Sunshine Simpson's life has never been so busy!
She feels like she's on a ROLLERCOASTER.
At school everyone is talking about preparing for the big move to SCARY secondary. Plus, there's a
Charity Bake Sale to plan for.
But with Sunshine's Dad travelling for work, Mum forgetting how to smile, a surprise family guest in the mix, and her BFFs and bake-sale classmate Riley CLASHING, Sunshine needs a DARING PLAN to stop the storm clouds from settling!
Will Sunshine's foolproof plan prove to be a piece of CAKE...or a recipe for disaster?
Thrilled (as a Simpson myself!) to have been included on Sunshine's blogtour for this fabulous, positive book, that truly does feature a ray of sunshine as it's main character. As part of the tour, I'm very grateful that author, G.M Linton has provided this guest piece about her own favourite school day books (I have to admit to my own ones being the Just William series by Richmal Crompton!):
Books about schooldays – G.M. Linton
There are all sorts of adventures to be had in stories about schooldays – and, arguably, authors have
to work even harder to create narratives that children find not only relatable and realistic, but that
step up to becoming EXTRA-ordinary tales.
My selection shows that books set at school can be at the forefront of stimulating change,
promoting empathy and showcasing diversity, yet, in the best tradition of children’s books are,
equally, full of wonder and excitement.
A Kind of Spark by Elle McNicoll
Eleven-year-old Addie campaigns for a memorial in her hometown when she learns about witch
trials that took place there years before. Addie’s life isn’t made the easiest by her school teacher,
Miss Murphy, and a rather unkind classmate, but this story about courage, friendship, family and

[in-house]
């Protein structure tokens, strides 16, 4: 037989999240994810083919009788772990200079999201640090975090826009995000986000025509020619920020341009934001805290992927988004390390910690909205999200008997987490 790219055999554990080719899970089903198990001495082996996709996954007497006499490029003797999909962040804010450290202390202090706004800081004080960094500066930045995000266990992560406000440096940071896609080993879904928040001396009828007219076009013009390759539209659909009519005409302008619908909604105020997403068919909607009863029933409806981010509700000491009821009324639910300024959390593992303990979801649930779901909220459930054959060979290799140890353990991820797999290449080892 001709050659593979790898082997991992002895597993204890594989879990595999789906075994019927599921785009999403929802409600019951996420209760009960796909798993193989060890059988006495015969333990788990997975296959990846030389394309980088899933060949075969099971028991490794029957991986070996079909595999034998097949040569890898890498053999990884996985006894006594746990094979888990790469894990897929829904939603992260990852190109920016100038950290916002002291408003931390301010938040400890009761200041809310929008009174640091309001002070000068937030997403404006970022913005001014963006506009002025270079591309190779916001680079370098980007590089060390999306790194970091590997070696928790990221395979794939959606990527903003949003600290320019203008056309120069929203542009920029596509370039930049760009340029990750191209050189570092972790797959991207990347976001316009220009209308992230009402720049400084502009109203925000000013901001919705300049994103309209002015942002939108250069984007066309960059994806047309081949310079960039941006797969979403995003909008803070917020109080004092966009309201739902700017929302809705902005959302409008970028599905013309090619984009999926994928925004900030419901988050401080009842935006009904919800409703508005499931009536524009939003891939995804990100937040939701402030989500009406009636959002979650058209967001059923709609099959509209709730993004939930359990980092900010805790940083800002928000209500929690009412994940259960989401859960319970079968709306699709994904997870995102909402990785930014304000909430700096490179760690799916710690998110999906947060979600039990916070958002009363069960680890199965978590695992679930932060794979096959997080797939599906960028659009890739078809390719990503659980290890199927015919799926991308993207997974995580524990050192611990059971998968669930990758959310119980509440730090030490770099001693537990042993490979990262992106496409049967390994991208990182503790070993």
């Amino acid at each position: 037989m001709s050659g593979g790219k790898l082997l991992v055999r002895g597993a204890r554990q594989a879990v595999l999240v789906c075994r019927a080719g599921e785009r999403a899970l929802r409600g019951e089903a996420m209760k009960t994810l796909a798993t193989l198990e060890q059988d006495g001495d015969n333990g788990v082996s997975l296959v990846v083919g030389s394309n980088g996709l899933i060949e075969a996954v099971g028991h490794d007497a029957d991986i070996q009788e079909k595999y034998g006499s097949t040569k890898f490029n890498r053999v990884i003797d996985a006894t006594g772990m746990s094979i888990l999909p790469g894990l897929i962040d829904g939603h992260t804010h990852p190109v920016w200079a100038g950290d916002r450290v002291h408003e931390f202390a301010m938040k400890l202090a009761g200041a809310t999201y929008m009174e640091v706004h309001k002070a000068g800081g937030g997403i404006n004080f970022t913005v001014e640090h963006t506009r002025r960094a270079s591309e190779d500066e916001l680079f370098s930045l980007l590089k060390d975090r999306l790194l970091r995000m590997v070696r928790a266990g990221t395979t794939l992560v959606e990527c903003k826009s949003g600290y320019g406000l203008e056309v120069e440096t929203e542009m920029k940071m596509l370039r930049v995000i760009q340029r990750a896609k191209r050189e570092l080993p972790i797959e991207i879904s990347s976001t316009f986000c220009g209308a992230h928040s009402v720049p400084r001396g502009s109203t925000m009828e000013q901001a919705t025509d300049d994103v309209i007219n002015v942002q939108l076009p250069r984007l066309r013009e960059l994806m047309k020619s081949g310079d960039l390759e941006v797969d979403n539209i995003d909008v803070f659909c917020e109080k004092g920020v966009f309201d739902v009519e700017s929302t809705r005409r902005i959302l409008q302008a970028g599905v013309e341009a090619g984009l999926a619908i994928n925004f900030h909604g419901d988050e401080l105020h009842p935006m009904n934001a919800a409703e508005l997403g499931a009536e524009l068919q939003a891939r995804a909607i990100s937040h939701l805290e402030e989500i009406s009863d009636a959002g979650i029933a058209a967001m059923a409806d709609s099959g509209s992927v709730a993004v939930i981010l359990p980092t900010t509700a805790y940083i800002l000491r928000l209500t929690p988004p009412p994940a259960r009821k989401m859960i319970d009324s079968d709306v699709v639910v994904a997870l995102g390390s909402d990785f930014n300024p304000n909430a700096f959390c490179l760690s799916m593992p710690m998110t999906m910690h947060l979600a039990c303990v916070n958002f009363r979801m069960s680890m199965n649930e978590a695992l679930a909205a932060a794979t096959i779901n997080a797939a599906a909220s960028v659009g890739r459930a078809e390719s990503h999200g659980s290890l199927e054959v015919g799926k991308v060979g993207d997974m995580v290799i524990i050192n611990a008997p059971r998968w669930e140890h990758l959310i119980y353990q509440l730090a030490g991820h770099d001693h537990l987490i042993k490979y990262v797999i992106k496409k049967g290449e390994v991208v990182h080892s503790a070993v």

what it means to be different is a real triumph. Addie is a wonderful character, who you cheer for all
the way through – and the story is told with warmth, humour and effortless style.
Wonder by R.J. Palacio
Ten-year-old August (Auggie) has rare facial anomalies, Treacher-Collins syndrome. After being
home-educated for the first part of his life, we meet Auggie when he is about to start school. Told
from different viewpoints, including his school friends and sister, as well as Auggie himself, this is a
tender and moving story about understanding and celebrating difference. A wonder of a book.
Onyeka and the Academy of the Sun by Tọlá Okogwu
A superhero story with a difference. Set mostly in Nigeria, at a school for children with superpowers,
Onyeka’s hair is her strength. As someone who often struggled with my afro-textured hair as a child,
seeing a young Black girl – and her hair – portrayed in this positive and powerful way is so
refreshing. I wish I had this book to read when I was younger.
Are You There, God? It’s Me, Margaret by Judy Blume
Yes, this book was written in the 1970s, but so many of the themes within it are still relevant today.
The book’s main protagonist, twelve-year-old Margaret Simon, negotiates moving home, starting at
a new school, new friends, and her changing body with real charm and insight. And important issues
raised in the book are handled in a gentle, understanding, yet humorous way. It’s an enduring
Find more content and reviews via the blogtour stops at the social channels above.
G.M. Linton lives with her family in the West Midlands and can often be found happily snacking on stuffed green olives or hunting out a slice of cake. She enjoys nothing better than snatching time to read a good book and losing herself whilst imagining characters and storylines. The Sunshine Simpson series is particularly inspired by G.M.'s parents, who arrived in Britain, from Jamaica, as part of the Windrush generation, in the 1950s.
My thanks to Usborne for a copy of the book and a spot on the tour, and to G.M Linton for the guest post.
Order your own copy at: https://usborne.com/gb/sunshine-simpson-cooks-up-a-storm-9781801313353
Post by Rich Simpson (@richreadalot) October 2023